Sofi has rapidly developed new product offerings

The virtuous cycle

I think this is very neat. Banks spend a lot of money trying to get new customers on their platforms (referred to as a “Cost of customer acquisition”). However, if Sofi can organically drive this growth by cross selling products to their existing members, Sofi can save these acquisition costs to then re-invest that into superior product offerings or cheaper products. Over time, this becomes a self-fulfilling cycle, as more users decide to stay on the platform in order to get better products, which means Sofi can invest in better products, which means more people stay on the platform…. you get the point.

We can see how effective this is by looking at one of Sofi’s case studies. If they were able to cross-sell a personal loan to an existing user with just a basic checkings account, this would result in an almost 80% improvement in the bottom line for Sofi, on that user (compared to selling both products to two different new customers). Not to mention that by cross selling products to members, Sofi can also focus on customers which it knows are credit worthy and have a built-up history with the bank.

Cross Selling drives an 80% improvement in bottom line (per user)

Is this strategy working?

This strategy seems to be working for SoFi. Over the last couple years, Sofi has grown members rapidly, and a large share of these members have gone on to purchase more than one product. In fact, Sofi is expecting 75% growth in total users but 95% growth in multi-product members (users who hold more than one product) over the next 12 months.

75% Member Growth
95% Multi Product Member Growth

What is truly remarkable to me is that 24% of Sofi’s product sales come from existing customers and for their more profitable segments, like Home Loans, this figure is even higher (69% of Home Loan sales come from cross sales).

% Product Sales from existing users

The Financials

This is having a real impact on Sofi’s bottom line. The company expects to post its first positive EBITDA in 2021. This is remarkable as most Neobanks struggle to make any money, particularly in their early years (and most remain loss making today)[2].

Sofi expecting positive EBITDA in 2021

Outside of cross selling, Sofi can also fall back on very strong margins for its core business.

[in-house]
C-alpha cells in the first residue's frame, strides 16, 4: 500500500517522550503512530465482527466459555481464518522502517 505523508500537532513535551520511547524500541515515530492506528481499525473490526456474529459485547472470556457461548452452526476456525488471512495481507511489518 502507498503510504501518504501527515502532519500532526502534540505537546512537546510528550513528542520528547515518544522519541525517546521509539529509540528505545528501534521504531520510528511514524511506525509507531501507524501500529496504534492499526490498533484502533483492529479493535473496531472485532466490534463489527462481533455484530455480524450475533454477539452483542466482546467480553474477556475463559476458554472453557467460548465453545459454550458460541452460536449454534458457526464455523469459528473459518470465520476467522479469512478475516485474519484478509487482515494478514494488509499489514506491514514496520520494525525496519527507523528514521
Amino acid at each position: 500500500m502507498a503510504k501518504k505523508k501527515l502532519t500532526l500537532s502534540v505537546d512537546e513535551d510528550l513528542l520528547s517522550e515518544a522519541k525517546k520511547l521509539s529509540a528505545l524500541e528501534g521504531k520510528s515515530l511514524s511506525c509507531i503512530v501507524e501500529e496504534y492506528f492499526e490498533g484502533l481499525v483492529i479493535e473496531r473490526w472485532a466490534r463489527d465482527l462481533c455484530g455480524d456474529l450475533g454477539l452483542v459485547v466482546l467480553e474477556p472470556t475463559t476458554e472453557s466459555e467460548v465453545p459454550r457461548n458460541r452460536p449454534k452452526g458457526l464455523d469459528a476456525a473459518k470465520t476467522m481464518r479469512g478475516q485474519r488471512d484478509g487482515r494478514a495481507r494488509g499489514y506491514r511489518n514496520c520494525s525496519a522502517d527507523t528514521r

(i) Lending: 58% Gross Margin

Sofi is 100% origination only for their lending business. This means that they do not buy outstanding debt obligations from other banks to turn a margin. Instead, they sell loans directly to end users, and then put these on their balance sheet before trying to sell these debt obligations to third parties (at a lower interest rate than they collect from their customer). This is the highest margin form of lending.

(ii) Technology Platform: 62% Gross Margin

Sofi also purchased Galileo, a leading fintech platform, for $1.2bn in 2020 and uses this to host not just its own tech infrastructure, but also outsources this to other Neobanks such as Robinhood, Chime, Moneylion and Revolut. This was a very smart move as this has effectively converted a traditional cost center for Sofi, into an income centre (the same way AWS has been for Amazon). Galileo de-risks Sofi as it captures the growth in the Neobanking industry. In 2020, Galileo was handling more than 90% of account creation amongst all Neobanks in the US.

(iii) Financial Services: Loss Making

The third and smallest part of Sofi’s current business (2% of total revenues) is their Financial Services Platform (which includes investing services for stocks, ETF’s and crypto). This is currently loss making but Sofi does expect this to start turning a profit and this is becoming increasingly likely as users transition away from apps such as Robinhood due to reputational issues.

Ultimately, this will allow Sofi to diversify its revenue base from primarily being a lender, to being diversified across these three segments which support high margins.

Is this a good time to BUY Sofi?

As mentioned above, Sofi is being taken public by SPAC. Investors in IPOE will get a 9.3% stake in the business.

Based on IPOE’s market capitalization as of the close on 5th Feb 2021, this implied the following valuation or Sofi:

40x Price/2025 Projected Earnings

6.8 Price/2025 Project Sales

Whilst this is by no means cheap, those ratios do not account for improvements to Sofi’s bottom line as a result a faster than expected transition to profitability in its Financial Services segment or Sofi obtaining a Banking Charter (which should add 25% to Sofi’s bottom line as it would allow it to borrow at cheaper rates).


Banking is an industry prone for disruption and I do fundamentally believe that this is a ‘winner takes most’ type of industry. The incumbents have failed to do this well and Sofi is pioneering the digitalization of one stop shop banking. They have a proven ability to cross sell, have a developed technology platform and have very defendable margins across two of their three key business segments. The stock is not cheap but with positive developments on the horizon, I will be looking to average in to my position at current prices.

Stock Price (when blog published): $23.10
Verdict: Bullish
Timeframe: 5-7 Years